## Finding the control signal in a loop

## Finding the control signal in a loop

(OP)

Hello. I'm sorry this post is so wordy, but I wanted to make sure I explained myself as well as I could.

I am trying to clear some of the cobwebs and re-learn some of the controls material from my school days. I'm using Octave to run step tests on systems.

So far, I've been able to plot the step response of a hypothetical DC motor:

P (plant): Angle/Voltage = 1/(s(s+1))

When I plot the step response, the angle increases in a straight line (after acceleration is done) as one would expect. So far so good.

I then put this transfer function in a closed loop with a controller:

C (controller): C = 1

The resulting closed loop transfer function is:

Angle/Reference = CP/(1 + CP)

I then ran a step test on this transfer function and the system is indeed stabilised. The system overshoots, but settles to the value. It looks like a standard second order system. Once again, so far so good.

Finally, I changed the controller to a parallel form PID.

C = 3 + s + 1/s

I then ran a step test on the new closed loop transfer function, and I got a better response. The PID is working. It's not optimised at all, but it's working none the less.

Now here is where I run into trouble. I want to plot the output signal from the controller. A controller is no good if the simulation is assuming you can send infinite voltage to the DC motor!

So I solved the transfer function for controller output:

Cout/Reference = C / (1 + CP)

However, when I run the step test on this transfer function, Octave gives me an error:

error: ss: dss2ss: descriptor matrice "e" singular

My guess is that it's because the transfer function has a higher order polynomial for the numerator than the denominator, but I don't know for sure. I've reached the limits of my memory.

When I did this sort of thing in school, I had access to Simulink. That was easy because I could just throw in an oscilloscope at the controller output and look at the result.

So, my question is, what approach should I take for plotting the controller output using Octave?

Thanks for any help!

I am trying to clear some of the cobwebs and re-learn some of the controls material from my school days. I'm using Octave to run step tests on systems.

So far, I've been able to plot the step response of a hypothetical DC motor:

P (plant): Angle/Voltage = 1/(s(s+1))

When I plot the step response, the angle increases in a straight line (after acceleration is done) as one would expect. So far so good.

I then put this transfer function in a closed loop with a controller:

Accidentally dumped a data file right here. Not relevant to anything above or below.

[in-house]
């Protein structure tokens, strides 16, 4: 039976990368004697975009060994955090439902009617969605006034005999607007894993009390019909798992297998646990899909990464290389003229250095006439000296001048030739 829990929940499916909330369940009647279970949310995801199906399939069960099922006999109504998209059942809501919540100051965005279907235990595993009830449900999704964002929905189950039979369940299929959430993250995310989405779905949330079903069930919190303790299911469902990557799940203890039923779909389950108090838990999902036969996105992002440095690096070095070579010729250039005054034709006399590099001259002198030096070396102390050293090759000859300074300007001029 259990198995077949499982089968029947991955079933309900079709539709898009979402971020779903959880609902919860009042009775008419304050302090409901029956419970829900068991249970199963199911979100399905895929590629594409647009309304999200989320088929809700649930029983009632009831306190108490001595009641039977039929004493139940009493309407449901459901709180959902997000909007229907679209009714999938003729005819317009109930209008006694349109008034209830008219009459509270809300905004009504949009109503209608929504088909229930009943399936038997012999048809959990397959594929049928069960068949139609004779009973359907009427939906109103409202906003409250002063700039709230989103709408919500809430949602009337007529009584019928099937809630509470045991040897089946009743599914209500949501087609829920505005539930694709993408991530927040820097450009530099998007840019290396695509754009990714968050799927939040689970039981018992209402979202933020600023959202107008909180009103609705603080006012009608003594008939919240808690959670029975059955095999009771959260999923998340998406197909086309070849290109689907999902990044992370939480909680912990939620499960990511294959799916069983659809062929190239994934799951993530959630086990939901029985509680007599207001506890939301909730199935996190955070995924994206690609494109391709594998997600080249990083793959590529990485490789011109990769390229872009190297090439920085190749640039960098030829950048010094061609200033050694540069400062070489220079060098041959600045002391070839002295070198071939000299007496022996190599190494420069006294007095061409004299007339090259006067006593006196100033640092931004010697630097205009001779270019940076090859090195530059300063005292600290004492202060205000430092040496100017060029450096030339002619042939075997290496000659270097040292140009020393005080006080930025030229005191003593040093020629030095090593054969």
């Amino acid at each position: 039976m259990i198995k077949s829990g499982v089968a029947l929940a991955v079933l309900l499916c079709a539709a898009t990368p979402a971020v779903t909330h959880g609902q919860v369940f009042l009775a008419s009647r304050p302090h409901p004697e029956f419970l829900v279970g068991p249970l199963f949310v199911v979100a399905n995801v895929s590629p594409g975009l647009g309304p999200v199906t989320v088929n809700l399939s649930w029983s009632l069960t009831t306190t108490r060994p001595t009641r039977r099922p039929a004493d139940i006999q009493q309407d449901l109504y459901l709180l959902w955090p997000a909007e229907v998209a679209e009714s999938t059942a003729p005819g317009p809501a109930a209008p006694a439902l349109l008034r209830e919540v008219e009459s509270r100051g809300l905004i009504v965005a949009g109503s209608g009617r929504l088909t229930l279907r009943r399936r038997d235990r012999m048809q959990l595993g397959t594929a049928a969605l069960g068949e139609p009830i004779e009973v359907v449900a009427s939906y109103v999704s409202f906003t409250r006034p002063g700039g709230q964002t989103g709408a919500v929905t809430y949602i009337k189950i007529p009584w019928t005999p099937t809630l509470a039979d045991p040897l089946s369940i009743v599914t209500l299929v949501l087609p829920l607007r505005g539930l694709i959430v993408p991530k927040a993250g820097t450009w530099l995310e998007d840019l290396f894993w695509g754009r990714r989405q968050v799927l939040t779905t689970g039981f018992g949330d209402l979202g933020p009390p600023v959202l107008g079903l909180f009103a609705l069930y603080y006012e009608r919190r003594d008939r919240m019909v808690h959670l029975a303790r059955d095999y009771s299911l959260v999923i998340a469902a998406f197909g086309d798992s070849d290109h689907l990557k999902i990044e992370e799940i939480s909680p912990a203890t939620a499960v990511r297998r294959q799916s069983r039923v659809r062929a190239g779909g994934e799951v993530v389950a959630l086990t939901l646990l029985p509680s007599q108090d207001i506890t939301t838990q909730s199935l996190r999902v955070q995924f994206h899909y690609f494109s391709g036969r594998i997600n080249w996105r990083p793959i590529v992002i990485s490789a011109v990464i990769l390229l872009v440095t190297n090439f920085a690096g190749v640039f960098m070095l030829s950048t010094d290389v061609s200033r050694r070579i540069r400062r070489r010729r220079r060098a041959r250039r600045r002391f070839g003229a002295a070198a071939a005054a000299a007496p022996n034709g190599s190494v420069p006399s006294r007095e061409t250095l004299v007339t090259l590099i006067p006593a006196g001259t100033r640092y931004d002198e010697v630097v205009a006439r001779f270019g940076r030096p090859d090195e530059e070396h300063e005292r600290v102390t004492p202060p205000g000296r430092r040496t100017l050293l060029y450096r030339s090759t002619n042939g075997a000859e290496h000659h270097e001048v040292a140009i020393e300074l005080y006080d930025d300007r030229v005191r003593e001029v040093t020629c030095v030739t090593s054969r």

C (controller): C = 1

The resulting closed loop transfer function is:

Angle/Reference = CP/(1 + CP)

I then ran a step test on this transfer function and the system is indeed stabilised. The system overshoots, but settles to the value. It looks like a standard second order system. Once again, so far so good.

Finally, I changed the controller to a parallel form PID.

C = 3 + s + 1/s

I then ran a step test on the new closed loop transfer function, and I got a better response. The PID is working. It's not optimised at all, but it's working none the less.

Now here is where I run into trouble. I want to plot the output signal from the controller. A controller is no good if the simulation is assuming you can send infinite voltage to the DC motor!

So I solved the transfer function for controller output:

Cout/Reference = C / (1 + CP)

However, when I run the step test on this transfer function, Octave gives me an error:

error: ss: dss2ss: descriptor matrice "e" singular

My guess is that it's because the transfer function has a higher order polynomial for the numerator than the denominator, but I don't know for sure. I've reached the limits of my memory.

When I did this sort of thing in school, I had access to Simulink. That was easy because I could just throw in an oscilloscope at the controller output and look at the result.

So, my question is, what approach should I take for plotting the controller output using Octave?

Thanks for any help!

## RE: Finding the control signal in a loop

xnuke

"Live and act within the limit of your knowledge and keep expanding it to the limit of your life." Ayn Rand,

Atlas Shrugged.Please see FAQ731-376: Eng-Tips.com Forum Policies for tips on how to make the best use of Eng-Tips.

## RE: Finding the control signal in a loop

Your reply has given me enough info to move forward and continue my re-learning.

Thanks again!

## RE: Finding the control signal in a loop

When you said "Kf=10 gives pretty good results with the PID you have above", did you mean Kf=0.1? At Kf=10 the cutoff is 0.1 [rads/s] which is pretty low. My system shows an unstable response at that value, but good performance at Kf = 0.1.

Thanks again for your help! Things are moving along now.

## RE: Finding the control signal in a loop

xnuke

"Live and act within the limit of your knowledge and keep expanding it to the limit of your life." Ayn Rand,

Atlas Shrugged.Please see FAQ731-376: Eng-Tips.com Forum Policies for tips on how to make the best use of Eng-Tips.

## RE: Finding the control signal in a loop